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Working Together

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The Revd Dr Raewynne Whiteley

Have you ever wondered what it is like to be an Anglican in another part of the world? The average Anglican is a woman in her 30s living in sub-Saharan Africa on less than four dollars per day, according to the Archbishop of Canterbury. It’s a long way from my experience living in suburban Perth.

Recently I had the privilege of gathering with bishops and theological educators from across the Communion at a meeting of the Commission for Theological Education in the Anglican Communion. The official work of the meeting was to develop materials in response to the Lambeth Calls on intentional discipleship, safe church theology, slavery reparation, faith in science, and reconciliation. These materials will be rolled out in the next couple of years as part of the essential work of equipping our churches for mission in the twenty-first century.

But just as important as the official work was the opportunity to meet one another and listen to our various experiences as Anglicans across the world: we came from countries as diverse as Ireland, Ghana, Mozambique, Kenya, Brazil, Jamaica, Korea, the UK, the US, South Africa, India, Japan, the Solomon Islands, and Australia, and we represented a range of traditions within Anglicanism. We all have very different experiences of being Anglican.

But we also hold much in common. We are all trying to work out in our own contexts what it means to live as Christians in a changing world; we all have challenges in carrying out God’s mission in our own contexts. Above all, we are all followers of Jesus.

That was the joy of spending time together. We wrestled with questions of how Jesus himself learned and taught; we prayed together; we shared meals. And we developed deep relationships that I trust will continue beyond our work together.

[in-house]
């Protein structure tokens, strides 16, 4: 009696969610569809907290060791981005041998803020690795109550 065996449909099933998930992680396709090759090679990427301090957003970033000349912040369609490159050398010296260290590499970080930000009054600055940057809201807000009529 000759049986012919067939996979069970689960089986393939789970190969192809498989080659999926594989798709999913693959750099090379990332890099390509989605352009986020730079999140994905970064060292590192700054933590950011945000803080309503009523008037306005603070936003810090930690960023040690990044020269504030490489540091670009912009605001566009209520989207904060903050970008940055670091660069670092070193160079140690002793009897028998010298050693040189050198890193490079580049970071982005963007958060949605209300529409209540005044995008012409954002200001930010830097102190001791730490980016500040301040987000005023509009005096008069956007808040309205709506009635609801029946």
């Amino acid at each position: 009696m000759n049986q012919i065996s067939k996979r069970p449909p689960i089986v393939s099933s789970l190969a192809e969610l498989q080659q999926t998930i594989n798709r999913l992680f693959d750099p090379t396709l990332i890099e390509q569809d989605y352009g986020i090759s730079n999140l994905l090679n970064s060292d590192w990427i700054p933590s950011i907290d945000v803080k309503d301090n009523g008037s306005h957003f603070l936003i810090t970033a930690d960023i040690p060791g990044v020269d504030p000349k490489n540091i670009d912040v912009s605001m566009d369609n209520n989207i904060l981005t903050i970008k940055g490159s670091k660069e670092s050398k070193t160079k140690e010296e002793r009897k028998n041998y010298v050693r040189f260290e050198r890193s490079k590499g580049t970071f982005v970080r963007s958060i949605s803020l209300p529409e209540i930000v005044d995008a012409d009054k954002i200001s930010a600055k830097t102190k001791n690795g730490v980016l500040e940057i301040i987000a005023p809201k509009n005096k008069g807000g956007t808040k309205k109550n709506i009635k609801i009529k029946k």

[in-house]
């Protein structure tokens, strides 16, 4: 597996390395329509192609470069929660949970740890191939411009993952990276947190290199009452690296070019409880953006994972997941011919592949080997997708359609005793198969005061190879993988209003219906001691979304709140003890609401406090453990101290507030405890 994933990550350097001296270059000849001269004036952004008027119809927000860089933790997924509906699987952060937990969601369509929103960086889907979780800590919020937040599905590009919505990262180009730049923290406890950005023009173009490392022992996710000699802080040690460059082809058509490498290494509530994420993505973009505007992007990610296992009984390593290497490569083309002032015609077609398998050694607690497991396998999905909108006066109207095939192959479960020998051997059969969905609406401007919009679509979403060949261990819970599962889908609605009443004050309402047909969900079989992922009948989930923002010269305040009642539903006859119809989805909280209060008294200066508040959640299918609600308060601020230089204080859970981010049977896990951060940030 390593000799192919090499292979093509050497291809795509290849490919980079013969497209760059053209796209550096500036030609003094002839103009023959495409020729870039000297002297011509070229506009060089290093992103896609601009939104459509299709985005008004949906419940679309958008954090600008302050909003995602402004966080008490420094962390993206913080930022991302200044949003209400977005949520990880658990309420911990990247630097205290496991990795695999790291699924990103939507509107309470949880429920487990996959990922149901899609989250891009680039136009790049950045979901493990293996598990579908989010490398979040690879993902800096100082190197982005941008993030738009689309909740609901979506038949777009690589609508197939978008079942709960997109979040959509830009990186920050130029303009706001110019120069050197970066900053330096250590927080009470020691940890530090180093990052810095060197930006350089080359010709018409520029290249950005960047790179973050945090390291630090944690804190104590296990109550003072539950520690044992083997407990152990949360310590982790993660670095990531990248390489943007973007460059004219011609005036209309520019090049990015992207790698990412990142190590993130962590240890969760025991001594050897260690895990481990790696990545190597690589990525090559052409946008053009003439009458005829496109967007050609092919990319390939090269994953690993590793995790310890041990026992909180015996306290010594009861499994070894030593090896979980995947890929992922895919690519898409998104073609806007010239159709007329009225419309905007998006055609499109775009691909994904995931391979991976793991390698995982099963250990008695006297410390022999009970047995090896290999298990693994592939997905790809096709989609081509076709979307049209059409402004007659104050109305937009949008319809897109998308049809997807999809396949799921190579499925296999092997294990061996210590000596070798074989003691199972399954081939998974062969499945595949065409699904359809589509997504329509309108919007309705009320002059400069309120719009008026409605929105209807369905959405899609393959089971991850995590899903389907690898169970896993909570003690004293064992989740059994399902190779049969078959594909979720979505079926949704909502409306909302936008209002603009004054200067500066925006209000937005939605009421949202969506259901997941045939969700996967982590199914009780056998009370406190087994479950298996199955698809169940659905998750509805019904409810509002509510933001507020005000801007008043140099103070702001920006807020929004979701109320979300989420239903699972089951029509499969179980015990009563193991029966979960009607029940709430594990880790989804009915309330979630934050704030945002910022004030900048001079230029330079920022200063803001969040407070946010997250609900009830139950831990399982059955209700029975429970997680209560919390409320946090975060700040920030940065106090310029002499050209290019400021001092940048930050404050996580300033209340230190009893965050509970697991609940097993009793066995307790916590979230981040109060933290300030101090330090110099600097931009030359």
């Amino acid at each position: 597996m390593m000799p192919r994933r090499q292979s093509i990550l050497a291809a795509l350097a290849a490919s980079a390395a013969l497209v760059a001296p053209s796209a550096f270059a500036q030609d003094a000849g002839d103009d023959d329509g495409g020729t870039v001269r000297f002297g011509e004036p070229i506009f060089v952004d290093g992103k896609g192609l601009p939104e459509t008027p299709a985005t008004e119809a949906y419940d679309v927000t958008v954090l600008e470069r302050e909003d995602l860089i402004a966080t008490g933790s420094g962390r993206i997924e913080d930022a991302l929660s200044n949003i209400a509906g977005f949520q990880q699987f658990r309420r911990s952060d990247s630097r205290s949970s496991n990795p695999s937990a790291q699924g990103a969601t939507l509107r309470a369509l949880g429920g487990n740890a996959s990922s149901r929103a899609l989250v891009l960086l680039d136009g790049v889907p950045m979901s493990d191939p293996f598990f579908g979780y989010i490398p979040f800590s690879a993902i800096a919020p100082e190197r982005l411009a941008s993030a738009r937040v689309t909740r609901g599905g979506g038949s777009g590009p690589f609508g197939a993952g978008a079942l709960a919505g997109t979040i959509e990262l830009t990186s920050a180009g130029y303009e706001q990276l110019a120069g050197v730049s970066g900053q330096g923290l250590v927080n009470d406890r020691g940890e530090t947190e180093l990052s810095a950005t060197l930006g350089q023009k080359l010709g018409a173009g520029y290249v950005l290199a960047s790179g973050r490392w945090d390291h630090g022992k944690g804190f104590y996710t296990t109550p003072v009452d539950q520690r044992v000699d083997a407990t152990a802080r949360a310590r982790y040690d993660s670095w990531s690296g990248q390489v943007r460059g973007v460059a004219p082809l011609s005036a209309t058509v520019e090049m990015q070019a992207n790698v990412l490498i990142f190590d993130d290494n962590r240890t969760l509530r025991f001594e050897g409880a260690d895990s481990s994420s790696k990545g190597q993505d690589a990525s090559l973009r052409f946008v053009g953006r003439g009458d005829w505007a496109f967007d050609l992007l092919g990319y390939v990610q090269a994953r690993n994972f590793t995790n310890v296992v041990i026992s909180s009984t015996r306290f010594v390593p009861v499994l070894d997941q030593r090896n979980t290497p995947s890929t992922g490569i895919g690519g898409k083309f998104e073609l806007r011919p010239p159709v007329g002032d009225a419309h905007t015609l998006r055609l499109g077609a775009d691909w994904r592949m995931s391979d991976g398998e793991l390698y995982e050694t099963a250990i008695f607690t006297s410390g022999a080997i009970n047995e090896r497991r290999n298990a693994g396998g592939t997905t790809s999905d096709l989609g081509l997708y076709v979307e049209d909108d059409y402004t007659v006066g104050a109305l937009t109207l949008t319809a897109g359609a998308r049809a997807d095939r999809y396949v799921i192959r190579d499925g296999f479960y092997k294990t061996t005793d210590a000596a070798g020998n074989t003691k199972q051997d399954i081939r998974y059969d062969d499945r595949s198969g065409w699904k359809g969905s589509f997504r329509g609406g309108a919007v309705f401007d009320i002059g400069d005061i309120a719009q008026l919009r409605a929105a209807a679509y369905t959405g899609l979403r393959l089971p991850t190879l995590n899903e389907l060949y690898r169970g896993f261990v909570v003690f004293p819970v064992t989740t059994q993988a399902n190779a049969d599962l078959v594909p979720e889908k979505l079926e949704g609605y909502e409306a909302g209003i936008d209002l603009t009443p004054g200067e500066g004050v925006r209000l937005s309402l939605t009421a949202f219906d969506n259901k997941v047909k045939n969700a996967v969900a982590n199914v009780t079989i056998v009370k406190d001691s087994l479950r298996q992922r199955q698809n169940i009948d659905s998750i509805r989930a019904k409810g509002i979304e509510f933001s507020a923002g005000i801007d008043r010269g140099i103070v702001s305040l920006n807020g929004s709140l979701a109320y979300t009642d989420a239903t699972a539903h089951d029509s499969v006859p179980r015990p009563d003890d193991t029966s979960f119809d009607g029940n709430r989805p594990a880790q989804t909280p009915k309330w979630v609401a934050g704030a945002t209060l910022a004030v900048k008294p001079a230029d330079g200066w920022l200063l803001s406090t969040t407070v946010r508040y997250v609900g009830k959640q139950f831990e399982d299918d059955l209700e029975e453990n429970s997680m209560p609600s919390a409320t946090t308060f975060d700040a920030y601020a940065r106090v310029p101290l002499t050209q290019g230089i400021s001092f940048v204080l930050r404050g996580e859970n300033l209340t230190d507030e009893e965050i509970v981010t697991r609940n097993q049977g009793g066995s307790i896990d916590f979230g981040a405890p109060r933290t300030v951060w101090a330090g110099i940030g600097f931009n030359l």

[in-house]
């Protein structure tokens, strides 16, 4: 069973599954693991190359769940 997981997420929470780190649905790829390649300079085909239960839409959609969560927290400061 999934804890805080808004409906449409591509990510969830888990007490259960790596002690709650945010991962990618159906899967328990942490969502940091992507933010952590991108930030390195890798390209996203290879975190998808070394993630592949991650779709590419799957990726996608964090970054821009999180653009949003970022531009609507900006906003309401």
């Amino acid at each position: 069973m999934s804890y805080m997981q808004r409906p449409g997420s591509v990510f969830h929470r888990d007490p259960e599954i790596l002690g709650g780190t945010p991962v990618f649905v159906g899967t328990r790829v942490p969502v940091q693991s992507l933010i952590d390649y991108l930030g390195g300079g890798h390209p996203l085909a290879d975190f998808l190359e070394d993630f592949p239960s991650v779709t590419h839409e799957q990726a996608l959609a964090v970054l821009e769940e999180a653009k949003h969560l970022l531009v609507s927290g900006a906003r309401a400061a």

So often we Anglicans – with the help of the media -- focus on the things that divide us. But there is far more that we share. At Wollaston, we have students from a range of ages, backgrounds, and theological traditions. And at the end of each year, when the students reflect on what has been most valuable to them in their study, they name the relationships they have formed, often with people very different from each other. Praying together, studying together, and eating together all provide opportunities to discover how much we have in common, all grounded in our shared faith in Jesus Christ.

And perhaps we shouldn’t be surprised at this. After all, it’s what Jesus himself did, gathering a group of people together (whom today we know as disciples) to build a new kind of community. They prayed and learned and ate together, and this became the model for the early church, as we are reminded in Acts 2:42, 'They [the apostles and the three thousand who believed and were baptised at Pentecost] devoted themselves to the apostles’ teaching and fellowship, to the breaking of bread and the prayers'.

It's as simple – and as challenging – as that: being willing to come together with other followers of Jesus, to pray and learn and listen, and to discover the blessings we can be to one another.

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